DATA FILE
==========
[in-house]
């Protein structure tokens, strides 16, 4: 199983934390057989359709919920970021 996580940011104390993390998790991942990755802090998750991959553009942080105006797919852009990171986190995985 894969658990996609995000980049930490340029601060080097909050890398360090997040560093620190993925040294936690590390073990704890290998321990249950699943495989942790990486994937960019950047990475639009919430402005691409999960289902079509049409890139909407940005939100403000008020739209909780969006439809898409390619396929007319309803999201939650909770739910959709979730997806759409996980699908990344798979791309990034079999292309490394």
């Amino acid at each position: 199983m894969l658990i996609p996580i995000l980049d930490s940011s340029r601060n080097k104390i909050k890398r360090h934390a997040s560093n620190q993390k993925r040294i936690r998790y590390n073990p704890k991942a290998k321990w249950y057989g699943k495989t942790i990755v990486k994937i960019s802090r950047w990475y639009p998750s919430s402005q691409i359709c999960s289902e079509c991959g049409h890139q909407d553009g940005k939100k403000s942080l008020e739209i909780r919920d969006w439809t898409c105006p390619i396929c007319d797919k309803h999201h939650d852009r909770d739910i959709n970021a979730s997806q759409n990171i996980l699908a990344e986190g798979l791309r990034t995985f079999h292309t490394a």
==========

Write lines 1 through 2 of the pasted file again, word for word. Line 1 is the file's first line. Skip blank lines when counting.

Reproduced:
[in-house]
């Protein structure tokens, strides 16, 4: 199983934390057989359709919920970021 996580940011104390993390998790991942990755802090998750991959553009942080105006797919852009990171986190995985 894969658990996609995000980049930490340029601060080097909050890398360090997040560093620190993925040294936690590390073990704890290998321990249950699943495989942790990486994937960019950047990475639009919430402005691409999960289902079509049409890139909407940005939100403000008020739209909780969006439809898409390619396929007319309803999201939650909770739910959709979730997806759409996980699908990344798979791309990034079999292309490394």